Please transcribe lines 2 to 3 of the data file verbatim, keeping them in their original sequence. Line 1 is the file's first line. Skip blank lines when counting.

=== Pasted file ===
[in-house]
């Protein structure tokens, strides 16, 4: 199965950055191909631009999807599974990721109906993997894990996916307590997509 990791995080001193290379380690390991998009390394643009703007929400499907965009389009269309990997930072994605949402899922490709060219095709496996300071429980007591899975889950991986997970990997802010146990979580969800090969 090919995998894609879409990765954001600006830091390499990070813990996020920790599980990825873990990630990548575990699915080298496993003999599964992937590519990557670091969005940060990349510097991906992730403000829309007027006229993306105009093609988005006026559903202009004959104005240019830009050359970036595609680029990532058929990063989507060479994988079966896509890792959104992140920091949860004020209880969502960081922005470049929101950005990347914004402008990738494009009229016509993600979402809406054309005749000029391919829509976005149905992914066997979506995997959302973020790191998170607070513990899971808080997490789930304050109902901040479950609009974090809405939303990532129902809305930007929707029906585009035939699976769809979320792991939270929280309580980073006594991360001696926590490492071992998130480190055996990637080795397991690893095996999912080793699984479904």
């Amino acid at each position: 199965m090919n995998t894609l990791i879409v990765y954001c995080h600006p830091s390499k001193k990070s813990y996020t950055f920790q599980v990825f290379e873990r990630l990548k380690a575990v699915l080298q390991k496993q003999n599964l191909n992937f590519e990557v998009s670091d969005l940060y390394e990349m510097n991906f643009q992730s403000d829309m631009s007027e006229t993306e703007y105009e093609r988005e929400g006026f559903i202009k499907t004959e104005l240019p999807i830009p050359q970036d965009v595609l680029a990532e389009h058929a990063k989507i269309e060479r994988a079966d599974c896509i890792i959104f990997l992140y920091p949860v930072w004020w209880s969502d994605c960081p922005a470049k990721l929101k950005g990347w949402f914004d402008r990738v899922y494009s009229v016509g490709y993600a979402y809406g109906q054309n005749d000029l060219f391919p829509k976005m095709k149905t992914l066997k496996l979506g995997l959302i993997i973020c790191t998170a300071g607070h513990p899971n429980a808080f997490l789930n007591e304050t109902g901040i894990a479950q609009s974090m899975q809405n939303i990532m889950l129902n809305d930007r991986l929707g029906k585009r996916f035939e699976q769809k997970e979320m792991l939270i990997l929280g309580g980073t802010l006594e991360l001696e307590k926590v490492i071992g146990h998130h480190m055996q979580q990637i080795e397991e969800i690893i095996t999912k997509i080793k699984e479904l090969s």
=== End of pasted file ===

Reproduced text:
């Protein structure tokens, strides 16, 4: 199965950055191909631009999807599974990721109906993997894990996916307590997509 990791995080001193290379380690390991998009390394643009703007929400499907965009389009269309990997930072994605949402899922490709060219095709496996300071429980007591899975889950991986997970990997802010146990979580969800090969 090919995998894609879409990765954001600006830091390499990070813990996020920790599980990825873990990630990548575990699915080298496993003999599964992937590519990557670091969005940060990349510097991906992730403000829309007027006229993306105009093609988005006026559903202009004959104005240019830009050359970036595609680029990532058929990063989507060479994988079966896509890792959104992140920091949860004020209880969502960081922005470049929101950005990347914004402008990738494009009229016509993600979402809406054309005749000029391919829509976005149905992914066997979506995997959302973020790191998170607070513990899971808080997490789930304050109902901040479950609009974090809405939303990532129902809305930007929707029906585009035939699976769809979320792991939270929280309580980073006594991360001696926590490492071992998130480190055996990637080795397991690893095996999912080793699984479904």
């Amino acid at each position: 199965m090919n995998t894609l990791i879409v990765y954001c995080h600006p830091s390499k001193k990070s813990y996020t950055f920790q599980v990825f290379e873990r990630l990548k380690a575990v699915l080298q390991k496993q003999n599964l191909n992937f590519e990557v998009s670091d969005l940060y390394e990349m510097n991906f643009q992730s403000d829309m631009s007027e006229t993306e703007y105009e093609r988005e929400g006026f559903i202009k499907t004959e104005l240019p999807i830009p050359q970036d965009v595609l680029a990532e389009h058929a990063k989507i269309e060479r994988a079966d599974c896509i890792i959104f990997l992140y920091p949860v930072w004020w209880s969502d994605c960081p922005a470049k990721l929101k950005g990347w949402f914004d402008r990738v899922y494009s009229v016509g490709y993600a979402y809406g109906q054309n005749d000029l060219f391919p829509k976005m095709k149905t992914l066997k496996l979506g995997l959302i993997i973020c790191t998170a300071g607070h513990p899971n429980a808080f997490l789930n007591e304050t109902g901040i894990a479950q609009s974090m899975q809405n939303i990532m889950l129902n809305d930007r991986l929707g029906k585009r996916f035939e699976q769809k997970e979320m792991l939270i990997l929280g309580g980073t802010l006594e991360l001696e307590k926590v490492i071992g146990h998130h480190m055996q979580q990637i080795e397991e969800i690893i095996t999912k997509i080793k699984e479904l090969s």